The scientists simulated the impact of such a meteorite with the hot, volcanically-active, early Earth by placing samples of the Sikhote-Alin meteorite, an iron meteorite which fell in Siberia in 1947, in acid taken from the Hveradalur geothermal area in Iceland. The rock was left to react with the acidic fluid in test tubes incubated by the surrounding hot spring for four days, followed by a further 30 days at room temperature.
In their analysis of the resulting solution the scientists found the compound pyrophosphite, a molecular 'cousin' of pyrophosphate the part of ATP responsible for energy transfer. The scientists believe this compound could have acted as an earlier form of ATP in what they have dubbed 'chemical life'.
"Chemical life would have been the intermediary step between inorganic rock and the very first living biological cell. You could think of chemical life as a machine a robot, for example, is capable of moving and reacting to surroundings, but it is not alive. With the aid of these primitive batteries, chemicals became organised in such a way as to be capable of more complex behaviour and would have eventually developed into the living biological structures we see today," said Dr Terry Kee.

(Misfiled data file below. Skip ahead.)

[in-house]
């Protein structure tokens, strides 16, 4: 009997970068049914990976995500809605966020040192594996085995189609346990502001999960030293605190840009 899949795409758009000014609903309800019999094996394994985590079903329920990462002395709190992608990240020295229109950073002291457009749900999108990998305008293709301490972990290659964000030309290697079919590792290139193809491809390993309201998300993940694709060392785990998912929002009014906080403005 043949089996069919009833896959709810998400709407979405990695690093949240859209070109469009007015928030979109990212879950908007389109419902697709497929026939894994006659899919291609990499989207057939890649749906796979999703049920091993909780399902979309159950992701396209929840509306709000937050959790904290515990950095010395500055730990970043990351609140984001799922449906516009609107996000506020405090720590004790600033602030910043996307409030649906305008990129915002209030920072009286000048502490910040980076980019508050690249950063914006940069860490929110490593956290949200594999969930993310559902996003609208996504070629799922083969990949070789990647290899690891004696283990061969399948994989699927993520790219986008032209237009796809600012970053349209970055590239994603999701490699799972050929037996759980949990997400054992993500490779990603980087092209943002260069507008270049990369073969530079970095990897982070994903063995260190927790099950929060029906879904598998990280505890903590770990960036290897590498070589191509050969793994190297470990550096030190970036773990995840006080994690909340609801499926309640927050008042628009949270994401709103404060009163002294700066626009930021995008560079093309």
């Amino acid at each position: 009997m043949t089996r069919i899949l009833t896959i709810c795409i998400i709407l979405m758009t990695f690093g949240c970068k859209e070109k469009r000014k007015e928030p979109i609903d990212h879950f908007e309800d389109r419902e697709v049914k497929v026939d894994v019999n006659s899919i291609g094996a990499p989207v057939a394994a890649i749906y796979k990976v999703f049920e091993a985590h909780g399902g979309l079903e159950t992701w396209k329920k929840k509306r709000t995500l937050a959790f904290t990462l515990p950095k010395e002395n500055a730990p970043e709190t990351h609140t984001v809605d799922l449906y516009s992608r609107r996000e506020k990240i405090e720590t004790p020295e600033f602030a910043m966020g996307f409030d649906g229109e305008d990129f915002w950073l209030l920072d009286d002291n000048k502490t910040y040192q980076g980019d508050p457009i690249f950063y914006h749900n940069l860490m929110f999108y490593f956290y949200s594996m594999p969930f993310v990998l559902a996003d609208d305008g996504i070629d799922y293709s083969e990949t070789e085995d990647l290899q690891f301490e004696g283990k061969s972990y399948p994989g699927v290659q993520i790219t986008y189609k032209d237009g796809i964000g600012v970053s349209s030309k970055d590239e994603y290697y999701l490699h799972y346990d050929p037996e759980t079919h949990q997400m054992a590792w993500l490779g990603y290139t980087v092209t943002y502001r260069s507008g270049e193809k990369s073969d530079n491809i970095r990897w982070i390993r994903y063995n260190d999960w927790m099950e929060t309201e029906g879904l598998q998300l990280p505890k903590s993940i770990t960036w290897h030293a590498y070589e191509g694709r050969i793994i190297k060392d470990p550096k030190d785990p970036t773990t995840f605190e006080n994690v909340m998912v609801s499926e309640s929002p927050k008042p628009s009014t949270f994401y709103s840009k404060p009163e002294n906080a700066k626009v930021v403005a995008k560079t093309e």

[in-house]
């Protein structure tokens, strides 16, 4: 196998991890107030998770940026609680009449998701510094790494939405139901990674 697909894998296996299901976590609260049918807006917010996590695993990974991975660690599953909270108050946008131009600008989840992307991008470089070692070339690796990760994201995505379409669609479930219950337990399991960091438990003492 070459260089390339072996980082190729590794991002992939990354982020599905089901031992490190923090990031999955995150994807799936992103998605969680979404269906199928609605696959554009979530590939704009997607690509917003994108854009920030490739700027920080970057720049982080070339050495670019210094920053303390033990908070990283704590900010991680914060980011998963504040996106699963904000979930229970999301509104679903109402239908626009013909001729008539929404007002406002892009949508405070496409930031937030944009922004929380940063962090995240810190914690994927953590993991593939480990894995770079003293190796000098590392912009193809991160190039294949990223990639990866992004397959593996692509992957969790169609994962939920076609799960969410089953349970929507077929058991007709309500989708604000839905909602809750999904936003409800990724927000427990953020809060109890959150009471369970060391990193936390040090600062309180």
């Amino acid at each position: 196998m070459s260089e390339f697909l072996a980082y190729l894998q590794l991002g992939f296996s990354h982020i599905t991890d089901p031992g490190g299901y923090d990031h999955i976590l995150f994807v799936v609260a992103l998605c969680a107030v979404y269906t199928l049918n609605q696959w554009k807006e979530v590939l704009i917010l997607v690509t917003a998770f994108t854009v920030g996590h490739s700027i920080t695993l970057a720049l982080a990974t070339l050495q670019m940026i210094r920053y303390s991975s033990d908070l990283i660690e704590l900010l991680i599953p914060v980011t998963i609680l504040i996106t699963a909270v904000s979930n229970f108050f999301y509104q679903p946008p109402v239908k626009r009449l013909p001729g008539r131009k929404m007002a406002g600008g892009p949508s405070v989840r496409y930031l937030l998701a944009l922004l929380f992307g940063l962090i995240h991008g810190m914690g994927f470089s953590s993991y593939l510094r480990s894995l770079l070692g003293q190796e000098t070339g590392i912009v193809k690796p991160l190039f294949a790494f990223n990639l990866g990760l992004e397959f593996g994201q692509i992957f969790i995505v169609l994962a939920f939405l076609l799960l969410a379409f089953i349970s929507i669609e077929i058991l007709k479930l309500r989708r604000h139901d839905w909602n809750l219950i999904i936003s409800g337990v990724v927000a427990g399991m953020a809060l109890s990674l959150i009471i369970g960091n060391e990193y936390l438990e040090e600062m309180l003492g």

The team from NASA's Jet Propulsion Laboratory (JPL-Caltech) working on the Curiosity rover, which landed on Mars in August last year, has recently reported the presence of phosphorus on the Red Planet.
"If Curiosity has found phosphorus in one of the forms we produced in Iceland, this may indicate that conditions on Mars were at one point suitable for the development of life in much the same way we now believe it developed on Earth," added Dr Kee.
The team at Leeds are now working wi
|Contact: Richard Mellor|
University of Leeds